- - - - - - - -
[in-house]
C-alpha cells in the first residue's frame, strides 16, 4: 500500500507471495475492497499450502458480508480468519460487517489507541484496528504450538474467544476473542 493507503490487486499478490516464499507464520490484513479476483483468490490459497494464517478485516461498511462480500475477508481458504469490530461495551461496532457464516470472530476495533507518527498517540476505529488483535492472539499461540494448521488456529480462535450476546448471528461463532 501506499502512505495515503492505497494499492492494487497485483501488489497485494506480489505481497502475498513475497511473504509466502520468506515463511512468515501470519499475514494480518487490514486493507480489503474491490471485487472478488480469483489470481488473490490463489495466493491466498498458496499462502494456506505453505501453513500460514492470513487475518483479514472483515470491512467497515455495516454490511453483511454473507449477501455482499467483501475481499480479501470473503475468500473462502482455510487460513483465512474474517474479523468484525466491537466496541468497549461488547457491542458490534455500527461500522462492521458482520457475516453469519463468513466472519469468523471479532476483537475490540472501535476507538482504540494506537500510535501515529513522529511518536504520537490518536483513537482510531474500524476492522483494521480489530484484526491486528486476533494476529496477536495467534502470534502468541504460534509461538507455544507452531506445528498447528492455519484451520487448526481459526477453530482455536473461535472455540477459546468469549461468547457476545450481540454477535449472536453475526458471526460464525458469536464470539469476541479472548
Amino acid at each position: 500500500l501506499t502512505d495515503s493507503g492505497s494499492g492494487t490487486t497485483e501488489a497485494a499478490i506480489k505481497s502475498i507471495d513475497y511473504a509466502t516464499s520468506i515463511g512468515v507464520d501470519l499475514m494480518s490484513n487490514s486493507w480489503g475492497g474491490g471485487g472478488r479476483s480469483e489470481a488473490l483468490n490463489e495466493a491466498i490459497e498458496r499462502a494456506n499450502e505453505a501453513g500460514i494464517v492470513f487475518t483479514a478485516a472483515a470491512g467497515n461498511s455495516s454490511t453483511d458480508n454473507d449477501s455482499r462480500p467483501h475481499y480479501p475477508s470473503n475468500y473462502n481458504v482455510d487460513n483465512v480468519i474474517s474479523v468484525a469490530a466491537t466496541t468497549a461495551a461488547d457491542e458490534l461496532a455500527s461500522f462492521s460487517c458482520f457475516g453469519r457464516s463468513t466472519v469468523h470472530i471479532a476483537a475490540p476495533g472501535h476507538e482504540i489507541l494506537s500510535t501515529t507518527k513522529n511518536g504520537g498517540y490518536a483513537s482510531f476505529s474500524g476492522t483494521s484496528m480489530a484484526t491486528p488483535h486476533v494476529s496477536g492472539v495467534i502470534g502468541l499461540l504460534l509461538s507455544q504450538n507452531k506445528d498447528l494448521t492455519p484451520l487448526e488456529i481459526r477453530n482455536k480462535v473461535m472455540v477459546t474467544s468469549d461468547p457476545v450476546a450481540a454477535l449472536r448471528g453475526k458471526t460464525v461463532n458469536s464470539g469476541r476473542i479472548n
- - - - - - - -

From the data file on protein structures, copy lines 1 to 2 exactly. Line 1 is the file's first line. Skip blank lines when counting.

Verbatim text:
[in-house]
C-alpha cells in the first residue's frame, strides 16, 4: 500500500507471495475492497499450502458480508480468519460487517489507541484496528504450538474467544476473542 493507503490487486499478490516464499507464520490484513479476483483468490490459497494464517478485516461498511462480500475477508481458504469490530461495551461496532457464516470472530476495533507518527498517540476505529488483535492472539499461540494448521488456529480462535450476546448471528461463532 501506499502512505495515503492505497494499492492494487497485483501488489497485494506480489505481497502475498513475497511473504509466502520468506515463511512468515501470519499475514494480518487490514486493507480489503474491490471485487472478488480469483489470481488473490490463489495466493491466498498458496499462502494456506505453505501453513500460514492470513487475518483479514472483515470491512467497515455495516454490511453483511454473507449477501455482499467483501475481499480479501470473503475468500473462502482455510487460513483465512474474517474479523468484525466491537466496541468497549461488547457491542458490534455500527461500522462492521458482520457475516453469519463468513466472519469468523471479532476483537475490540472501535476507538482504540494506537500510535501515529513522529511518536504520537490518536483513537482510531474500524476492522483494521480489530484484526491486528486476533494476529496477536495467534502470534502468541504460534509461538507455544507452531506445528498447528492455519484451520487448526481459526477453530482455536473461535472455540477459546468469549461468547457476545450481540454477535449472536453475526458471526460464525458469536464470539469476541479472548